The clay artifact dates between 430 BC to 420 BC and would have served as a wedding present back in the day. It was shaped as a half-cylinder to be worn on the thighs of women when they were weaving wool for weaving. The strong association between wool-working and the ideal Grecian wife was popularized as a wedding present.
The Gold Mask of Agamemnon is believed to have been the corpse covering of an important king in ancient Greece. It is one of the five masks discovered in Mycenae. The mask is considered to be older than the 16th century BC. The mask covering the dead’s face suggests a resemblance to the ancient Egyptian pharaohs.
One of the most important sculptures within the museum, the Varvakeios Athena is an almost accurate replica of the gold and ivory statue of Athena the Virgin, which once stood on the walls of the Parthenon. The statue is only one-twelfth of the original size, made from Pentelic marble and traces of red and yellow paint.
The bronze statue of Zeus or Poseidon is one of the most important shrouded mysteries in the National Archaeological Museum. Although there is much confusion regarding whether the man yields a thunderbolt or a trident in his hand, the posture of the statue is an incredible specimen of the Severe style of the Classical period.
Observe the series of several kouroi (youths) and korai (maidens) statues to understand how Greece emerged as powerful city-states in the Golden Age. The statues were additions to important figures' funerary services. You can tell the ages apart, for the Golden Age sculptors perfected depicting people in motion.
The one-of-a-kind Hellenistic statue of a young African boy riding a horse cuts a stunning picture in the National Archaeological Museum. The bronze statue dates back to 140 BC, features as a centerpiece in the museum, and also possesses the branded image of the Goddess Nike on its flank.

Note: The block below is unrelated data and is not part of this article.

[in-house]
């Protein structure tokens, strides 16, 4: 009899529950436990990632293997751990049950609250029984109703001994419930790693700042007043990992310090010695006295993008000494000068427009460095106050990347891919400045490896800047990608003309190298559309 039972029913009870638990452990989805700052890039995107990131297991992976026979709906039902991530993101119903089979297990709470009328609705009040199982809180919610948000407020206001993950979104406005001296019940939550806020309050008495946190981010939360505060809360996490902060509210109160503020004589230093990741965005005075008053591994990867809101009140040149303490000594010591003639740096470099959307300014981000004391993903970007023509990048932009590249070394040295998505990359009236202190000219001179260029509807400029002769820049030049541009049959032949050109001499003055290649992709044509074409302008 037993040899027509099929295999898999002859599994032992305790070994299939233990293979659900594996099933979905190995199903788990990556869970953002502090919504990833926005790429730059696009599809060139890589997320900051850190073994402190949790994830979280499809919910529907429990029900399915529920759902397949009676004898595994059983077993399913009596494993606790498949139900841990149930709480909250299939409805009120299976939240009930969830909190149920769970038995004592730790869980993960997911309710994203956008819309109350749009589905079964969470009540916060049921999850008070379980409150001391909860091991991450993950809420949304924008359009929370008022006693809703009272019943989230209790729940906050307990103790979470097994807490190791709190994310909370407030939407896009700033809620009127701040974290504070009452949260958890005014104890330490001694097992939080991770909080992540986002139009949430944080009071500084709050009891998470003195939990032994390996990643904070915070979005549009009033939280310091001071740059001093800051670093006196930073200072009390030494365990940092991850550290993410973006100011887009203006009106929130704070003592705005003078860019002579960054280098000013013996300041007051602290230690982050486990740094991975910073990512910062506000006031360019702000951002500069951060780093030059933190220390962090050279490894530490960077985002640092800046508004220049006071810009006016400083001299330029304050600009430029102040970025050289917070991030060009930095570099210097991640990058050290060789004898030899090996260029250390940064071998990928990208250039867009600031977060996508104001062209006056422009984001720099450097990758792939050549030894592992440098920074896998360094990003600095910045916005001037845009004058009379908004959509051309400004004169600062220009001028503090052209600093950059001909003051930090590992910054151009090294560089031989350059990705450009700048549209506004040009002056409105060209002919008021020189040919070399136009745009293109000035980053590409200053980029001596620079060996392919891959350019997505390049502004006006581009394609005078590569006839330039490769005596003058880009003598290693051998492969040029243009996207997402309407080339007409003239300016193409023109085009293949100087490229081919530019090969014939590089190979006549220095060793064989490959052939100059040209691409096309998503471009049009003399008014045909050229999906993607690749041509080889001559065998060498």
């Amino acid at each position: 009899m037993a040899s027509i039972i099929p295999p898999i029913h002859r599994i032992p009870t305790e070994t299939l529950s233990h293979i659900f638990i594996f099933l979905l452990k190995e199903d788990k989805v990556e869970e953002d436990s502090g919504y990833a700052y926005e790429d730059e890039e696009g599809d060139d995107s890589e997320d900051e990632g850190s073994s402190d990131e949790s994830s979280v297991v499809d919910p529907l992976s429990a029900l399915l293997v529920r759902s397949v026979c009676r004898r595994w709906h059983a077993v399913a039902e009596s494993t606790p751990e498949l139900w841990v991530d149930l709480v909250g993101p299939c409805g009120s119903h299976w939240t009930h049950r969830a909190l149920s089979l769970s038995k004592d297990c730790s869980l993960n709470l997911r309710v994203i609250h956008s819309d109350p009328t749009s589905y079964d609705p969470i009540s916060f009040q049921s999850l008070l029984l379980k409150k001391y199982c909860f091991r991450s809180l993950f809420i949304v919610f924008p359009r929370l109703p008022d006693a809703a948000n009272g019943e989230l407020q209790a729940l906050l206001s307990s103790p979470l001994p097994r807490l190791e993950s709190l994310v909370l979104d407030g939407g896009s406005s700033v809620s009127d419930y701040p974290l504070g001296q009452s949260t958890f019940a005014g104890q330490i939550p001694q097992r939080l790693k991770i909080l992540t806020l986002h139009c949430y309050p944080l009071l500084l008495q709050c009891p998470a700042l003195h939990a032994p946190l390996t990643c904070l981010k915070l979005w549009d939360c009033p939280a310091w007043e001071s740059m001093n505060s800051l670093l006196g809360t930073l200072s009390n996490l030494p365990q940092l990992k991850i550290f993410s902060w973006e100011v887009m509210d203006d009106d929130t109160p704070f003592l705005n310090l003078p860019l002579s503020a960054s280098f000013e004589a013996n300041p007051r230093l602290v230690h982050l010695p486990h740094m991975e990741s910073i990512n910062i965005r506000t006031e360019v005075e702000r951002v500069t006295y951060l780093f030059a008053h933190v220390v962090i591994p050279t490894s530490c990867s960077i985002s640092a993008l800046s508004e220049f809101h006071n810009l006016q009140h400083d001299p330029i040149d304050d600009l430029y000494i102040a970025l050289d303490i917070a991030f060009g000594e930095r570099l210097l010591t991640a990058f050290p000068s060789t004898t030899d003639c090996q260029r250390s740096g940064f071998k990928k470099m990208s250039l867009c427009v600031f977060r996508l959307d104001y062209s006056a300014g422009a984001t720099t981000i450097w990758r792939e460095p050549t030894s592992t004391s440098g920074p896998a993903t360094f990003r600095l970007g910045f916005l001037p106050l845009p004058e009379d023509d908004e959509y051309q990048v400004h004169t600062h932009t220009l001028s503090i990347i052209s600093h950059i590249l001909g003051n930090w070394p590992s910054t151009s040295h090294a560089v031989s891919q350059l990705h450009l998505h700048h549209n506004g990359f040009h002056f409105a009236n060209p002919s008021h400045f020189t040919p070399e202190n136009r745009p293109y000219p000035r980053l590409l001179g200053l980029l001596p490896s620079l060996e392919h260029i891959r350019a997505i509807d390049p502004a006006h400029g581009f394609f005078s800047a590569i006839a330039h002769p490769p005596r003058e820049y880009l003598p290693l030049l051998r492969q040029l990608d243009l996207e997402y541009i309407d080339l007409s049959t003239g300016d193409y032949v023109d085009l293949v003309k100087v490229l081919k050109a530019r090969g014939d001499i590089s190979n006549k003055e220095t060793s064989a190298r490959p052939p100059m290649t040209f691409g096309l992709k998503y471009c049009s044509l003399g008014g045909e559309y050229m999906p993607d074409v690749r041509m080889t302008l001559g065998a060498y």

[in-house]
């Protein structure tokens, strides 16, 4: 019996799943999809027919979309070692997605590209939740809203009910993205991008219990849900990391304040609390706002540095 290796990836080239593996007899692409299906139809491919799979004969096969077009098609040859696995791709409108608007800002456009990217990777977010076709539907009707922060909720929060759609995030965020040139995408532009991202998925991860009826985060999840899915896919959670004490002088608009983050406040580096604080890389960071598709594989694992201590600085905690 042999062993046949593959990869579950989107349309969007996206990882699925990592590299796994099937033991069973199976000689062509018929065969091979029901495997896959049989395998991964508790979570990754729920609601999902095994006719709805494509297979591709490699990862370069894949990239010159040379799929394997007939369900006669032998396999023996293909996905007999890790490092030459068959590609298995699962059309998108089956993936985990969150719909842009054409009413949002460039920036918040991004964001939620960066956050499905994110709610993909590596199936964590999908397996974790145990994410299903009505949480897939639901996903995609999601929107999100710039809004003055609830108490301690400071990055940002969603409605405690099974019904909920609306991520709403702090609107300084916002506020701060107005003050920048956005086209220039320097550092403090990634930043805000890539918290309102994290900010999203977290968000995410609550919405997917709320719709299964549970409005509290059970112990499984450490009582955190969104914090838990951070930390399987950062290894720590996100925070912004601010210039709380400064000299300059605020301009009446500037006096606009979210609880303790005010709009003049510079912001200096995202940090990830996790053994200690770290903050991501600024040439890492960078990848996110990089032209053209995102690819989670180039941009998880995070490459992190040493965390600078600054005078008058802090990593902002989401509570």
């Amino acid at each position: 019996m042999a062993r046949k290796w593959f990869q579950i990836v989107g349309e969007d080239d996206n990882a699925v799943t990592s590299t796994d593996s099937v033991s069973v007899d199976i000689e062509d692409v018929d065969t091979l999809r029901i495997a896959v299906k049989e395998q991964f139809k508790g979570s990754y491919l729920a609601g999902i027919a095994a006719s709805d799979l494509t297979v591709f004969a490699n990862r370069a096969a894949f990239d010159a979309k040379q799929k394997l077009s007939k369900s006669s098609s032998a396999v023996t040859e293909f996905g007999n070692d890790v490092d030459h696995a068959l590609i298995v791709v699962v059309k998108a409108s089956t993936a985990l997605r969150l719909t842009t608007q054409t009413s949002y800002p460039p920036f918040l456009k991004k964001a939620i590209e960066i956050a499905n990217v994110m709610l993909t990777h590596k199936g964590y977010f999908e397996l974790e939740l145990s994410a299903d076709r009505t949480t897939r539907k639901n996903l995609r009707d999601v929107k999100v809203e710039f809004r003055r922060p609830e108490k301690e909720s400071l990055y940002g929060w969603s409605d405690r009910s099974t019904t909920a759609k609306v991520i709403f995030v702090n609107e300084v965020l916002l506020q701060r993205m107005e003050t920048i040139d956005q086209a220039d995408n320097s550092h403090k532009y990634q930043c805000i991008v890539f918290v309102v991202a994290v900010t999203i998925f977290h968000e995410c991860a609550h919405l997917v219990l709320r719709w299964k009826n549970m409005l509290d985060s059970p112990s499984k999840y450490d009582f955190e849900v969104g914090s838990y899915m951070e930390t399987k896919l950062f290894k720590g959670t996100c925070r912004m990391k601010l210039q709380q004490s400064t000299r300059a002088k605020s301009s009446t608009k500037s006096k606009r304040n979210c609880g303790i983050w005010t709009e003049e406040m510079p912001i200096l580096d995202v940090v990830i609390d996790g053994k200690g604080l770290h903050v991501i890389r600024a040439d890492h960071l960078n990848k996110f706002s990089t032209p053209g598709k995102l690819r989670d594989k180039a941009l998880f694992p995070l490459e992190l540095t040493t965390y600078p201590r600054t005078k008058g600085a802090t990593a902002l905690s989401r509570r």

The Roman Emperor Hadrian held a deep admiration for the Greek culture and way of life and sought to integrate it into his legacy. The portrait head is a part of his enduring legacy. Hadrian had declared Athens to be the cultural capital of ancient Greece and built many magnificent temples, with some of them existing even today.
The Mycenean vase is probably the best-known remnant of Helladic pottery and dates back to the 12th century BCE. The vase served as a krater, a bowl used to mix water and wine. The outside of the vase shows painted warriors, decked in helmets, shields, and breastplates, on their way to march to glory.
The Antikythera Mechanism is probably the first known evidence of an analog computer, that assisted ancient Greeks in calculating the movements of the sun and the moon. With a complex system of 30 interlocking gears, the Antikythera device made scientific calculations and predicted the dates of the Olympian games.
The bronze statue of Emperor Augustus was found between the two islands of Euboea and Hagios Eustratios. The iconographic features of Prima Porta and Actium are evident in its structure, with his right hand raised in an official greeting, while his left hand grips the horse’s reign and sword.
A part of the Thera collection, the Boxers Fresco depicts two naked boys, wearing gloves and belts engaged in a fight. The painting is depicted in vibrant shades and dates back to the 16th century BCE. The boys probably descend from the Minoan civilization, which once occupied the Aegean lands.
The Kerameikos skeletons were found in an exceptionally good state in an excavation venture in central Athens in 1891. The two skeletons were covered in a fine layer of mud and surrounded by 9 vases that were customary funeral offerings in 460 BC in ancient Greece.
The Parian marble sculpture of the Greek God Poseidon was discovered off the coast of Melos in 1877. The sculpture is supposed to be as old as circa 125 BC to 100 BC. Poseidon is depicted nearly nude, with his signature trident and right leg supported by a dolphin.